For much of manufacturing’s modern history, the quality of Manufacturing Execution Systems (MES) has set the boundaries for achieving innovation. An MES captures data from equipment and, to some extent, from people to measure the execution process. What is measured gets done, but the trouble is that MES’s have historically been mediocre or at least inflexible. They have ballooned in features, requiring specialized expertise. Over time, they have limited the scope for innovation and change rather than extending it. Are there next generation MES’s on the horizon that promise to improve the situation drastically? Yes. And slowly but surely, they are driving the entire set of vendors towards simplicity.
The Emergence Of MES
Industrial tech has been an endless evolution of systems that do not always work well together. But as industrial processes have evolved so too have the systems. Manufacturing execution systems (MES) is a recent label taking into account the important operational functions of these systems.
According to Gartner’s Magic Quadrant methodology, MESs are computerized systems used to track and document the transformation of raw materials to finished goods. The 2022 Gartner Magic Quadrant for MES, which they made available to clients on June 1, is available for download on various vendor web sites this year with dedicated press releases that indicate they made the list (alphabetically): Apprentice.io (PR), Critical Manufacturing (PR), GE (PR), iBASEt (PR), Rockwell (PR), Tulip (PR), although many that made similar previous announcements in previous years don’t yet have a press release, e.g. Honeywell (2021 PR) and iTAC (2020 PR), for example.
Most “Best of” (Gartner, Selecthub) or long lists of MES that at times include ERP systems and others (Capterra, G2, Slashdot, Softwareconnect, Sourceforge, Thomasnet, Trustradius) include legacy vendors such as Aveva (1967), Parsec (1987), Dassault Systèmes (1981), GE Digital (2015), Oracle (1977), Rockwell Automation (1903), Siemens Digital (2007), Honeywell (1906), Critical Manufacturing (2009), Körber Werum (2014) and AVEVA (2017) and a few key lists include newcomers such as Pico (2019) and Tulip (2012).
In short, all of these systems manage, monitor, and synchronize the execution of real time, physical processes involved in manufacturing operations. The legacy systems are responsible for tracking and tracing the operational activities of vast arrays of factories and processes. The newcomers do so with increased attention to user interfaces while benefiting from the latest technology without the legacy tie-ins. Though obviously without the benefit of decades of industrial experience as their operating vendors.
An MES captures the manufacturing process’s data, processes, and outcomes, both for regulated and unregulated industries, with numerous benefits, including improving efficiencies, sharing best practices, reducing downtime, and increasing the consistency and safety of manual processes. Often, this is achieved through enabling paperless and, to a large degree, uninterrupted workflow, which maintains a worker’s concentration and efficiency during crucial procedures. Another key outcome is the near eradication of just-in-case inventory.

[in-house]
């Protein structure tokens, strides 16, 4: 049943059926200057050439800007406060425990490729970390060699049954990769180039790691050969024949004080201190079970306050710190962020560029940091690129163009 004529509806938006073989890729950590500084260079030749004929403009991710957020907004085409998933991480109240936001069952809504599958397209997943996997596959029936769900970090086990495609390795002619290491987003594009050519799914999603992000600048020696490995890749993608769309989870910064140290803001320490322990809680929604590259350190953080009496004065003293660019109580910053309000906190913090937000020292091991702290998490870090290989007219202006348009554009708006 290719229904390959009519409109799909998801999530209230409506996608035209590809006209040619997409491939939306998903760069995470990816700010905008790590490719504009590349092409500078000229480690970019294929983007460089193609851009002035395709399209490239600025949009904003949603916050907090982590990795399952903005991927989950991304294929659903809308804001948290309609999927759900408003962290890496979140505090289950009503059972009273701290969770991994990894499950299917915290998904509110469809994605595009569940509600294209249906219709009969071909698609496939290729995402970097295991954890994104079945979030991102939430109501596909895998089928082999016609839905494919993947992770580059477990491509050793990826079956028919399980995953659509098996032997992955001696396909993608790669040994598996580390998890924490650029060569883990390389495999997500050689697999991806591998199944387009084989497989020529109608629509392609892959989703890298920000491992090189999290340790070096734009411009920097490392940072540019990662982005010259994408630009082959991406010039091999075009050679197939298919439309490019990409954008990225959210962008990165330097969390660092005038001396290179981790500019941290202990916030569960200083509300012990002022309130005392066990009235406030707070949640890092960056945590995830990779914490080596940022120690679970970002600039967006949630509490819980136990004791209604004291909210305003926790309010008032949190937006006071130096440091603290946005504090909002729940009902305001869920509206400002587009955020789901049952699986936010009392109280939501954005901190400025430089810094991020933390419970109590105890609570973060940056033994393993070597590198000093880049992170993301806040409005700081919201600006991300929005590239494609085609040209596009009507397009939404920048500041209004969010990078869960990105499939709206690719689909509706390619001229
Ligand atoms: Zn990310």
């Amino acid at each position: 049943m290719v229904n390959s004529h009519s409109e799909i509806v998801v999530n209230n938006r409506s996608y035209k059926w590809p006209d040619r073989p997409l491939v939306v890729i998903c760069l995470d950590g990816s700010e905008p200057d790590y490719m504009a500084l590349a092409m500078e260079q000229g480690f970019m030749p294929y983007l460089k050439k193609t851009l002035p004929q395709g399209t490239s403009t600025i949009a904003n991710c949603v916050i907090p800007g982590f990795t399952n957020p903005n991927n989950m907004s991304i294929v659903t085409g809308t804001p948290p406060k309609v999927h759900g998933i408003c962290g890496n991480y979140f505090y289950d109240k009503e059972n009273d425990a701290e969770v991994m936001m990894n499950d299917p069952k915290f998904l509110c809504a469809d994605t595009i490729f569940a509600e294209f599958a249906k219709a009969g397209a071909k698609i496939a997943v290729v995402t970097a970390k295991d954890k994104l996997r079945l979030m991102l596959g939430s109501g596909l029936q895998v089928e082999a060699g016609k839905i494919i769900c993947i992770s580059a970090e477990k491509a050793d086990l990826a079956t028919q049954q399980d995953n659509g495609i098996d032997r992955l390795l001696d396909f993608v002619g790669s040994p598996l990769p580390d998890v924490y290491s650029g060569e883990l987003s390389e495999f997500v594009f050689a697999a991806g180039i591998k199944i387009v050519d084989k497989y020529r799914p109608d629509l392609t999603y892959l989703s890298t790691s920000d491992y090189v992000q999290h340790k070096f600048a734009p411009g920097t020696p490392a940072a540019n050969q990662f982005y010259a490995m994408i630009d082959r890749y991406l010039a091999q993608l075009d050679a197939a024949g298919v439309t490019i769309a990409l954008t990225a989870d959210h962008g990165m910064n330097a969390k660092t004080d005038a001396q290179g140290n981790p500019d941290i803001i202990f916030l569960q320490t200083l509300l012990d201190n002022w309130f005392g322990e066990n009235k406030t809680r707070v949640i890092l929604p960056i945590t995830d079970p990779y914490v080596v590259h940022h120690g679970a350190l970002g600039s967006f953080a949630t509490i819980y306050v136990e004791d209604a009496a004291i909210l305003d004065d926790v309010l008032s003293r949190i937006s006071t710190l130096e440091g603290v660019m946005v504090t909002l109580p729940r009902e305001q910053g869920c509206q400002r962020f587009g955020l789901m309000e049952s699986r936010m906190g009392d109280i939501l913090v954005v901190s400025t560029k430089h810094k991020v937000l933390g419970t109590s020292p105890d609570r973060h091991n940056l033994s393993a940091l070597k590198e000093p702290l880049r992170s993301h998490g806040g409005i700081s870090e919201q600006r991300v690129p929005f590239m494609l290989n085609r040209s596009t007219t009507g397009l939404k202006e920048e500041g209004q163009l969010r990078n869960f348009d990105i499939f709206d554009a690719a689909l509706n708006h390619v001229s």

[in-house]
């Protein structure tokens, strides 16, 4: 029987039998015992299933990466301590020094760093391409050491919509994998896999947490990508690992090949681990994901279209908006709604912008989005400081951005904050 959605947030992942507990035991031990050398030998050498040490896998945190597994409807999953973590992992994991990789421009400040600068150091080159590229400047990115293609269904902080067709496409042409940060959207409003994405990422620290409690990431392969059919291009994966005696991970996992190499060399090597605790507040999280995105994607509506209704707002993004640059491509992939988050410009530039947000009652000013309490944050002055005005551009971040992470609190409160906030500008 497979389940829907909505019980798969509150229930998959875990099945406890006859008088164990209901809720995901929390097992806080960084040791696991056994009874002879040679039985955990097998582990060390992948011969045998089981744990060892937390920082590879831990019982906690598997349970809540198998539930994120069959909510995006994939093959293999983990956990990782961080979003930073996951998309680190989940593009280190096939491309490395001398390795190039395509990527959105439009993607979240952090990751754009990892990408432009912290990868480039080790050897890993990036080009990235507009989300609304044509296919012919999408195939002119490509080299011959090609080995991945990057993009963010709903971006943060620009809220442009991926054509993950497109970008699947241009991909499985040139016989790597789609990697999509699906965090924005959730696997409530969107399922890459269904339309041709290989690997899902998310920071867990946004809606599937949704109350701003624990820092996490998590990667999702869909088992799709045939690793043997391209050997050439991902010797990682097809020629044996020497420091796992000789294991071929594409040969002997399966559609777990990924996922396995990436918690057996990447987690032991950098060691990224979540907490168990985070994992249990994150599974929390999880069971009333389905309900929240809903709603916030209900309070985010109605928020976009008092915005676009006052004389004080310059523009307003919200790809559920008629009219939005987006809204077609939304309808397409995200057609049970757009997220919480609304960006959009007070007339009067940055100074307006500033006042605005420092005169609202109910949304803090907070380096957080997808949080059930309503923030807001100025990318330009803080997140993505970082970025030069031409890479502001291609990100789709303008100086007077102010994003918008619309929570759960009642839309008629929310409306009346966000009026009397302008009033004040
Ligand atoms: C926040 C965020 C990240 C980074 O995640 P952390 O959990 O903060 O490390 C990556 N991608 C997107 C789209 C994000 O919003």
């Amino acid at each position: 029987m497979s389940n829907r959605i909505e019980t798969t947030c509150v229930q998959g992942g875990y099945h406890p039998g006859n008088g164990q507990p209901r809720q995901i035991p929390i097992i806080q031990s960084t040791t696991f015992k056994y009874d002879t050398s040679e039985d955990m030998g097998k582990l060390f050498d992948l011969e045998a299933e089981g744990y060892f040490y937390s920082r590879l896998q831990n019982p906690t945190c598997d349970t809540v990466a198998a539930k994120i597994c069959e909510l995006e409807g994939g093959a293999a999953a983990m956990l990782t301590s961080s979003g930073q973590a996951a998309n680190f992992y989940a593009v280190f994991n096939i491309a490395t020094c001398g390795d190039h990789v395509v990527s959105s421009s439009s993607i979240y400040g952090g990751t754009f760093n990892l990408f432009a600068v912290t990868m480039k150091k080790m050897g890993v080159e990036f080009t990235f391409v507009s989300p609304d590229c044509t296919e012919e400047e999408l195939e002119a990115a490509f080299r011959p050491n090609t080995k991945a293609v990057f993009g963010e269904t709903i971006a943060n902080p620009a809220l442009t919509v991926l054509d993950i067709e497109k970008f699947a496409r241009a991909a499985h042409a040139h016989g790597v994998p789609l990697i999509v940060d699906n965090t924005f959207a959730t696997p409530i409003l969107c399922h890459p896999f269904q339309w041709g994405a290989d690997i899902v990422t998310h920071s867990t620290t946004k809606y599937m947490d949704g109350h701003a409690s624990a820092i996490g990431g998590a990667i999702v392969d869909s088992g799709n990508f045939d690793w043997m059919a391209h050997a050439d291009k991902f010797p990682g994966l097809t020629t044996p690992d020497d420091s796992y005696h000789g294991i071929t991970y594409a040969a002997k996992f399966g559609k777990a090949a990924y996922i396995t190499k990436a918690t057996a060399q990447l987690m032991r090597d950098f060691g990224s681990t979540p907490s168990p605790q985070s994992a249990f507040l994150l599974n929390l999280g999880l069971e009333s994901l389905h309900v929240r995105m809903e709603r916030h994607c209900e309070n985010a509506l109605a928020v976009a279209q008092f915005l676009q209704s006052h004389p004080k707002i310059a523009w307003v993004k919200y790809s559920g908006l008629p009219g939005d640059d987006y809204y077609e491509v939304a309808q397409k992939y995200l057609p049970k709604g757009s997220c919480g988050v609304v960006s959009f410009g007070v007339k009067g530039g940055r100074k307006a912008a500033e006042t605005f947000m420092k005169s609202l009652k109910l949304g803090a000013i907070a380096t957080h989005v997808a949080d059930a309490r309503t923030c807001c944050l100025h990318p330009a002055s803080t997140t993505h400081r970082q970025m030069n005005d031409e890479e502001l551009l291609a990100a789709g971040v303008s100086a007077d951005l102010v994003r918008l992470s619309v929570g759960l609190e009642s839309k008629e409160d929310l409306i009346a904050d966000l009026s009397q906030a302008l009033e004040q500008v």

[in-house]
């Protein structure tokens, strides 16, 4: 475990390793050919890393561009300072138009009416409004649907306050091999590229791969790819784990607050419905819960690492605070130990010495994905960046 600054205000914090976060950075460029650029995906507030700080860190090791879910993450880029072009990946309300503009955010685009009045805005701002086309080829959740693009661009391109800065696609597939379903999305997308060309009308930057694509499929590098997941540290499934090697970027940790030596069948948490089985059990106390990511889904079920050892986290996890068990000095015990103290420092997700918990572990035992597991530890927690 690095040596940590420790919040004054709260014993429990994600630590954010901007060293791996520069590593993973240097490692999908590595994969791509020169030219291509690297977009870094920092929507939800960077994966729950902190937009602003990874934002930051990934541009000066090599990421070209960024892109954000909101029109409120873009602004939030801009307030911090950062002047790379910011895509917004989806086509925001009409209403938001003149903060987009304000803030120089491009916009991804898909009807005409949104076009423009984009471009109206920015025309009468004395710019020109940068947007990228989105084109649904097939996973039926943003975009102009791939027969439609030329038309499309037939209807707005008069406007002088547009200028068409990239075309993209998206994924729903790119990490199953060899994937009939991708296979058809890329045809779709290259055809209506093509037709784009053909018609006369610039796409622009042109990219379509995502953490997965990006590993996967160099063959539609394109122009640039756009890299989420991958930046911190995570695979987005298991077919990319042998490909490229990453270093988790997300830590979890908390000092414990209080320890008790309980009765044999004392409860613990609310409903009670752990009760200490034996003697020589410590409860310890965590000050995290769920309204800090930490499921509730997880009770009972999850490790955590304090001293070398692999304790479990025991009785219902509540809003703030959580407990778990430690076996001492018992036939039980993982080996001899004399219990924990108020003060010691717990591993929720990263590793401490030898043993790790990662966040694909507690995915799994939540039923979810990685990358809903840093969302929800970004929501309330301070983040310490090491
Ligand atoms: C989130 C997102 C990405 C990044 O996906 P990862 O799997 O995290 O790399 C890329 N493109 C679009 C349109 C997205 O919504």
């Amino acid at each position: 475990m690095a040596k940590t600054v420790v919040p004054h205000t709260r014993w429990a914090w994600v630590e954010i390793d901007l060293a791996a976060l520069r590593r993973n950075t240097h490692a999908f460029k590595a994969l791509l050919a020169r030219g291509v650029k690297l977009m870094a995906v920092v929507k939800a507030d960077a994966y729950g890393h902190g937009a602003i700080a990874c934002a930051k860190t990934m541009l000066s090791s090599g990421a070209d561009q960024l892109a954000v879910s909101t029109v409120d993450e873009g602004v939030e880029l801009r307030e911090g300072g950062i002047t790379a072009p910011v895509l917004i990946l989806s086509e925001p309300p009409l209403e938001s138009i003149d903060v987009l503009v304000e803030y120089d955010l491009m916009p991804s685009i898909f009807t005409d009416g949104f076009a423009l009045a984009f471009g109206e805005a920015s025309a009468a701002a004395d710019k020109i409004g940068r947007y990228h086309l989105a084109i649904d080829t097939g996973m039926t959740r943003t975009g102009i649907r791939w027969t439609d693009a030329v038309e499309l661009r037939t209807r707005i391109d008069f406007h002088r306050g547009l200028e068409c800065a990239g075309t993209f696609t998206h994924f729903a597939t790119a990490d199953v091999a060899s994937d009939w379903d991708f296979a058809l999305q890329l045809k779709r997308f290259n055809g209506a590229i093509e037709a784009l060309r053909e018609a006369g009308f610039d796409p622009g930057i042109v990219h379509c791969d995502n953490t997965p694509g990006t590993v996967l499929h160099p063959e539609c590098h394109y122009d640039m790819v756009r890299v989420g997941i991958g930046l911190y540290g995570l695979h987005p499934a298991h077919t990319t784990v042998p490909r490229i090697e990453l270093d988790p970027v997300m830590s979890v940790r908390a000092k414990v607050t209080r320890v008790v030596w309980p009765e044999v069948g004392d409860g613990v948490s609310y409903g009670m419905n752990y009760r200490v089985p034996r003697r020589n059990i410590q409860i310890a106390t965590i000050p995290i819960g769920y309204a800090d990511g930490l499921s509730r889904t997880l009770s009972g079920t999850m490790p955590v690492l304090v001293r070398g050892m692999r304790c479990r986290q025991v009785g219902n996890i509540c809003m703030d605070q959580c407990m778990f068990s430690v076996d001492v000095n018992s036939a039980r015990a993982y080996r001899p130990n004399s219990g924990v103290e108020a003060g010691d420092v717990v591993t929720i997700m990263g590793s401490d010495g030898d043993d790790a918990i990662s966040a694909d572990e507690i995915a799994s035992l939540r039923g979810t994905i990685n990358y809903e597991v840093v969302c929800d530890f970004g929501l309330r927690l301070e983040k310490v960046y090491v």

I don’t know if a readable introduction to MES systems exists. Seldom has there been such a misunderstood, misconstrued, and mislabeled piece of software as fundamental as MES. What do I mean? The essence of such systems should be (and often is) wider than manufacturing. The system in question always aims for more than “execution” (whatever that means). Lastly, they are rarely systems but bundles consisting of usable and non-usable parts. Each part is typically too big and expensive to handle. As a result, a vast market for systems integrators and consultants has evolved (ControlEngineering, MarketsandMarkets, Mordor Intelligence, Verified Market Research).
That said, an MES should excel at shop floor management across a wide range of industrial use cases, and should, optimize the use of shop floor resources, assist with scheduling minute to minute (not just by day or shift), and should at the very least be an excellent “system of engagement” where it ties up loose ends for mobile workforce along assembly lines, shop floors, or across factories. A MES is typically optimized for complex production processes with frequent bottlenecks (the bane of production lines), limited capacity (a common occurrence), and as a way to deal with alternative paths in production. It should also be a “system of record” at times, although that role is typically better played by an ERP system. One way of looking at it is by considering that MES software is generally used for the “Who, What, When, Where, Why and How Much” facets of work order execution (Lamb 2015).
Where Are The Humans?
MES, by its very design, is not human-centric. Worse, it disconnects work from the floor where it occurs. MES solutions typically have a logic built into predefined modules.That means that the system predetermines certain ways of doing things, and the shop floor has to adapt. Flexibility suffers when abrupt changes occur because the MES lacks frontline workflows that require programming experience to configure. Even programmers would butt their head against the rigid pre-built modules and data structures that were intended to give stability. They might collect data from (big, expensive) machines but will not collect (so much) data from humans or perhaps not from more peripheral custom devices and sensors because they were not built into the first installation.